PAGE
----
Crouy is a village about 16 kilometres north-west of Amiens on the west side of the River Somme, on the Amiens-Abbeville main road. The British Cemetery is a little south of the village on the west side of the road to Cavillon and there is a Commonwealth War Graves Commission signpost on the main road.
This cemetery was used between April and August 1918 for burials from the 5th and 47th Casualty Clearing Stations, which had gone to the village because of the German advance. Most of the casualties have therefore died of their wounds rather than having been killed outright.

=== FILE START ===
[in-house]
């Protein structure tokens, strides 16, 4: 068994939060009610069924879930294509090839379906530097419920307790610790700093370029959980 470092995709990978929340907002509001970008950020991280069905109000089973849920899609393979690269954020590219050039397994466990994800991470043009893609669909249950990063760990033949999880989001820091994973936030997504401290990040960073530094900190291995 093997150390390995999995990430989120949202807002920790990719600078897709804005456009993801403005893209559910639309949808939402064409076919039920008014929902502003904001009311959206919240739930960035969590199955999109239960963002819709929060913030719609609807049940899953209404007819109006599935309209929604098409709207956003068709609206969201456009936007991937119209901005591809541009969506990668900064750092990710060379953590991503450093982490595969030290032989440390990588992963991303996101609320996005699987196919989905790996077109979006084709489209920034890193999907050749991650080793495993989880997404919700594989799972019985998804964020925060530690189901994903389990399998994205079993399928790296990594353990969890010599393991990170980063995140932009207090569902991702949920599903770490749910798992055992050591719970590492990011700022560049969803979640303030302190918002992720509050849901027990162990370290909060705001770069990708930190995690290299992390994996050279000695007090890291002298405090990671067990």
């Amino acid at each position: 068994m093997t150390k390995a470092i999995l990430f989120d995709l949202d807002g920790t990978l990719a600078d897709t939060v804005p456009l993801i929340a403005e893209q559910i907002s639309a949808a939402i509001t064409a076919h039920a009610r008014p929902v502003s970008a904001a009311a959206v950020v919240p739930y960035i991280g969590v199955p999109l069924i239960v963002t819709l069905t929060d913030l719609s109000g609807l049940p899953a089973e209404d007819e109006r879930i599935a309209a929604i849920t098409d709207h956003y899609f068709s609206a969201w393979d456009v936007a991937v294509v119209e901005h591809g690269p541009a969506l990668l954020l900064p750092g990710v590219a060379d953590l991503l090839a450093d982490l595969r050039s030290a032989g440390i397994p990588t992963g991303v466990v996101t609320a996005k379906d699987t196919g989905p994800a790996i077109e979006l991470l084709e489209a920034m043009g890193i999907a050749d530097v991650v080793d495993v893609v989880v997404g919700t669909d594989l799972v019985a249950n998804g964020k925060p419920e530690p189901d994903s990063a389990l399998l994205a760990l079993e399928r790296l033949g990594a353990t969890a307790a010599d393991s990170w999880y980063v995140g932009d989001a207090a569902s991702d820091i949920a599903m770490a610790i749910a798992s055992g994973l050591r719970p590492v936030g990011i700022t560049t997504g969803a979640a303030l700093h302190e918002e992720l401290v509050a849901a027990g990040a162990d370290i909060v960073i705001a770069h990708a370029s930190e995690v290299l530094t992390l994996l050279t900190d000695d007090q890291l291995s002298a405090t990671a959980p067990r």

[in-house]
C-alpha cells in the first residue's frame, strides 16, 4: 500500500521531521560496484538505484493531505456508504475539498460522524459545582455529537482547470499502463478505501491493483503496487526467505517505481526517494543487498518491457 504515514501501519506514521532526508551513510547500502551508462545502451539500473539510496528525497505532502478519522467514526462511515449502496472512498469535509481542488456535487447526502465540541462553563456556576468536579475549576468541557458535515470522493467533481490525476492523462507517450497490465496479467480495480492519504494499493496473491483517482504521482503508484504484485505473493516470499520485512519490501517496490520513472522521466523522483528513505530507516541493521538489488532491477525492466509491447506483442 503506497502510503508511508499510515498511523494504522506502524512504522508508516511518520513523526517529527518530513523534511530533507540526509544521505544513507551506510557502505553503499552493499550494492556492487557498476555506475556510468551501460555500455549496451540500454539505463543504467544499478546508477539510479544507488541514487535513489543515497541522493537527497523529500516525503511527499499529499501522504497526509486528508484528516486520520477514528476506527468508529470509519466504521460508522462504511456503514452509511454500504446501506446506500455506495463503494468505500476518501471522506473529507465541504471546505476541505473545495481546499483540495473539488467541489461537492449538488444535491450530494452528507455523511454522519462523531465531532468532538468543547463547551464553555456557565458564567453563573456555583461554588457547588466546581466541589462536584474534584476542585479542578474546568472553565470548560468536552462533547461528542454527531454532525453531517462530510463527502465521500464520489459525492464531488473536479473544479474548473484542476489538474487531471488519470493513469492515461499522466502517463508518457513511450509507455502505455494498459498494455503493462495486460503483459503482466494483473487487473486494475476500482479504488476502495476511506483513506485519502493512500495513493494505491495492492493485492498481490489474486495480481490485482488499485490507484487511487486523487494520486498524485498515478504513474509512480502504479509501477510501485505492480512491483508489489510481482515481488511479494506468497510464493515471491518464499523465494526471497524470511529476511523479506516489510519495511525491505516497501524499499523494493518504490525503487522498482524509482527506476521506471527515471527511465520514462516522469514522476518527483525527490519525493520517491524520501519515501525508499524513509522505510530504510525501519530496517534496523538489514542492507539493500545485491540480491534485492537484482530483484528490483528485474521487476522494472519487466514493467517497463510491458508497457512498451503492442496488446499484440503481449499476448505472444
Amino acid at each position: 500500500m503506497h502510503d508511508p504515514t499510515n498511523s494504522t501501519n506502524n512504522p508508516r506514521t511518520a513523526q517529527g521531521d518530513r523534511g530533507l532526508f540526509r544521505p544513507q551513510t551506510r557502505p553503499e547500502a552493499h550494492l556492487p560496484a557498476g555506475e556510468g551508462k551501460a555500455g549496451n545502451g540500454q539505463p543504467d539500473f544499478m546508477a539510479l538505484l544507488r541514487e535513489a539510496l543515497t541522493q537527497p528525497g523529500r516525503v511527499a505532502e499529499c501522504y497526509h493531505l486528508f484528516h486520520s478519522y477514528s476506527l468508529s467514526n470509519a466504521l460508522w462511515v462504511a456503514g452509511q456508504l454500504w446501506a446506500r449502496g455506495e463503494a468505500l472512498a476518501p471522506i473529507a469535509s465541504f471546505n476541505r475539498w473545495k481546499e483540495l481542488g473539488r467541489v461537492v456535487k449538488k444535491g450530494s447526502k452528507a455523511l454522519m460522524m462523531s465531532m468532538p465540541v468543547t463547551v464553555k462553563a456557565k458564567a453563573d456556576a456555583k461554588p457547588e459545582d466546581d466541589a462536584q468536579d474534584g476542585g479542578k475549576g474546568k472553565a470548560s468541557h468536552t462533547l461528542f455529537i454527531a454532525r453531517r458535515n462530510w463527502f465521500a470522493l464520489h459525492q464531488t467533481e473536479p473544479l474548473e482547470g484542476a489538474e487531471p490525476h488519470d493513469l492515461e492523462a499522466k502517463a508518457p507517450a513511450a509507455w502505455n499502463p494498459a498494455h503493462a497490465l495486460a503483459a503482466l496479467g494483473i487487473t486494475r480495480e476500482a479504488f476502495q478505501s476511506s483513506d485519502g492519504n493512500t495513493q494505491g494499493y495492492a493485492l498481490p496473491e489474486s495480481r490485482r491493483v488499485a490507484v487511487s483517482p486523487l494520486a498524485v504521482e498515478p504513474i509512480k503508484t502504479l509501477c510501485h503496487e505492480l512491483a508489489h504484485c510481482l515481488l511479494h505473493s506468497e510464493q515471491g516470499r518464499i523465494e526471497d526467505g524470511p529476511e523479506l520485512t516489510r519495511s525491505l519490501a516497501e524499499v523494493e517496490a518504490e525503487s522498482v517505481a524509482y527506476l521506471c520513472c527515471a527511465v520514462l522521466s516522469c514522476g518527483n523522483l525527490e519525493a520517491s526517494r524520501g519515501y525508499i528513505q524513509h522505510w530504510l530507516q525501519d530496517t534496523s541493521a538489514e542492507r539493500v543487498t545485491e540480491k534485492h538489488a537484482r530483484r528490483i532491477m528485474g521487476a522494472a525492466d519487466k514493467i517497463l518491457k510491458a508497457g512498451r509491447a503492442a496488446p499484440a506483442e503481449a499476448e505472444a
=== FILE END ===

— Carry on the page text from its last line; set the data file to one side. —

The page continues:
In October 1919, 42 graves were brought to Crouy from the small military cemetery at Riviere, a few kilometres away to the north-west. These burials had been made from the 12th, 53rd and 55th Casualty Clearing Stations at Longpre-les-Corps Saints between May and August 1918. (They now occupy rows E and F of plot IV and part of row D, plot VI.)
The cemetery contains 739 Commonwealth burials from WWI, and a number of French and German war graves.
276 Australians; 281 UK; 179 Canadians; 2 India; 6 French; 1 Unidentified and 39 Germans.
The cemetery was designed by Sir Reginald Blomfield.
Submitted by Julianne T Ryan. 04/04/2017. Lest we forget.